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Dec. 21, 2010
5 Simple Holiday Eating Tips
An advertisement for a holiday eating nutrition seminar recently came across my Clif Bar desk. It read, "Holiday Eating Survival: Worried about holiday over eating? Dreading the physical exhaustion and food remorse that seems to flow from November to January?"

Pumpkin Pie!

A few key words jumped off the page and bit me in the stomach: survival, worry, dread, exhaustion and finally, remorse. As an advocate for great tasting, healthy food that can be enjoyed and shared, I was disturbed to read that holiday eating could cause these feelings.

I wondered how prevalent it was to see the word “survival” associated with holiday eating; and so I asked the Google machine. It spat out 129,000 hits containing the language “Holiday Eat Survival.” When did holiday eating become something you must “survive”?

You survive a desert for days with no food or water; you survive being lost at sea; or you survive living on the streets. You do not survive a meal that brings you together with family and friends. Perhaps it is our obsession with weight that has us all nervous.

Holiday celebrations bring us together around a common interest (need), FOOD. It is intensely personal when someone invites you into their home and cooks for you, and you shouldn’t look at it as if you are preparing for battle.

Your hosts are sharing a piece of themselves. OK, so maybe Grandma thinks you're too skinny and yearns to fatten you up, or maybe your Aunt Lucy refuses to acknowledge your vegetarianism.

Of course, proceed with caution into these environments and bring something to contribute to the meal that you know you can eat. Take note that I am not advocating for a gluttonous pig-out, but I am saying be a gracious guest and don’t over think an “eating strategy” to get through Christmas dinner when you are under Grandma’s roof.

Give yourself some wiggle room and let yourself enjoy the scrumptious meals of the season. At the company holiday party, don’t expend too much energy agonizing over how many appetizers you ate or how you should’ve skipped that decadent red velvet cheese cake. Enjoy the event and know you won’t be eating another piece anytime soon.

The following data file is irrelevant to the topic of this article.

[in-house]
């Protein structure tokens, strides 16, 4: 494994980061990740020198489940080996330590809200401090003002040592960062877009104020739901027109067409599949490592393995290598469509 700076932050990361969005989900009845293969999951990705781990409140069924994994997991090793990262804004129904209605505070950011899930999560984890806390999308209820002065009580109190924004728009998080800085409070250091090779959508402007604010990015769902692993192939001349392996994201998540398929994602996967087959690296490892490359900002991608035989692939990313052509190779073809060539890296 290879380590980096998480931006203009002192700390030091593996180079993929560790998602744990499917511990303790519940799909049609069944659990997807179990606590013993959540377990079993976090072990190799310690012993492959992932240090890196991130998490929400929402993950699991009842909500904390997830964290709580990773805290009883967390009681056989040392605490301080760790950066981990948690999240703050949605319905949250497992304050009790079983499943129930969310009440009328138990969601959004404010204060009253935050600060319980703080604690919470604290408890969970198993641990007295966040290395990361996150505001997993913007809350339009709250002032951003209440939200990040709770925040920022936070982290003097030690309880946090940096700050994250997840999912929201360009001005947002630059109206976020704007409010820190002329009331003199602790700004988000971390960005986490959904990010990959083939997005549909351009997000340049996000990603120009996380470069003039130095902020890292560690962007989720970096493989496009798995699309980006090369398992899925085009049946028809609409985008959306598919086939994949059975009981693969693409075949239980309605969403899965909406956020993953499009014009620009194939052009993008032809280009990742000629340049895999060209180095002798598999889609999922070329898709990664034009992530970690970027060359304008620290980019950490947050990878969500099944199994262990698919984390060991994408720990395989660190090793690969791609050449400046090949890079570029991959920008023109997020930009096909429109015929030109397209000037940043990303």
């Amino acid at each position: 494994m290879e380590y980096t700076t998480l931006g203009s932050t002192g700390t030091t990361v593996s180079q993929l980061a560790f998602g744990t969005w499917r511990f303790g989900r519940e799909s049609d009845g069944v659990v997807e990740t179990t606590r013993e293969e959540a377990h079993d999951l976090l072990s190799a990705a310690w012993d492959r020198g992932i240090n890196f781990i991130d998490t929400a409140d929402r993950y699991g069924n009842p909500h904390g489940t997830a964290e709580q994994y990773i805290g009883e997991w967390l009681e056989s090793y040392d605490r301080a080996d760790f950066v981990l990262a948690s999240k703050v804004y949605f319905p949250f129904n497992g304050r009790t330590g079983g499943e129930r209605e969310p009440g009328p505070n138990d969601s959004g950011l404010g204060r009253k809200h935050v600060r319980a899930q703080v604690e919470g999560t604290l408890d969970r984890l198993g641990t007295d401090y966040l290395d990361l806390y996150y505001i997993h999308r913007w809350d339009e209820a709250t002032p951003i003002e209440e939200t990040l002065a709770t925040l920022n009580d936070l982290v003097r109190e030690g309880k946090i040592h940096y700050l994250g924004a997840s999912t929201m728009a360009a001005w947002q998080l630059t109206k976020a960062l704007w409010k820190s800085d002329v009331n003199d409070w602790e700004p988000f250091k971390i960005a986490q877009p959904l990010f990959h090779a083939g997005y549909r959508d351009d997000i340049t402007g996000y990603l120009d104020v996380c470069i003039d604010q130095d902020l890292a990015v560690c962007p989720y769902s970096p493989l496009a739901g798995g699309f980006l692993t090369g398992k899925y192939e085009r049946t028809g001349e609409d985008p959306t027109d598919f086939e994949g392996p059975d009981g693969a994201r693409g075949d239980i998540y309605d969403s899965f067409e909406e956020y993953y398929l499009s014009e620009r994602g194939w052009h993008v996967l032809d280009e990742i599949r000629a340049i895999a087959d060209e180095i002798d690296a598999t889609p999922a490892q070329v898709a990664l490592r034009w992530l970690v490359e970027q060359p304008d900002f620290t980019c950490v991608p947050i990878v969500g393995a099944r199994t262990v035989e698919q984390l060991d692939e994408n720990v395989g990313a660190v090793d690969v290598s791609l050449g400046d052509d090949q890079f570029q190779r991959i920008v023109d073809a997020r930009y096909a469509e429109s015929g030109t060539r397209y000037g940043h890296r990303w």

I am sure you would all agree that if you could enjoy the tastes of the holidays without putting on weight, well, that just might be heaven. I am here to say you can. Here are some suggestions that might help you embrace holiday eating rather than just survive it.

  • 1. Move it - Like the postal person – rain, shine, sleet, or snow – get out and enjoy some exercise

  • 2. Be selective - Not all holiday treats are that good, really, so skip some

  • 3. Take in the scene! - Pause before you devour every bite on your plate and enjoy the conversation, the table setting, or just good people watching

  • 4. Don’t go hungry! - Eat an organic apple before heading to the party so your hunger monster doesn’t take over at the buffet

  • 5. Eat breakfast! - Skipping meals saves neither time nor calories at the end of the day

Posted by:
Tara, the RD
Food Matters

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We like getting our heart rates up, taking a big breath of fresh air, savoring delicious food. But we also love telling stories and here's where we type 'em up. (BTW, it works both ways; leave a comment—please and thank you.)

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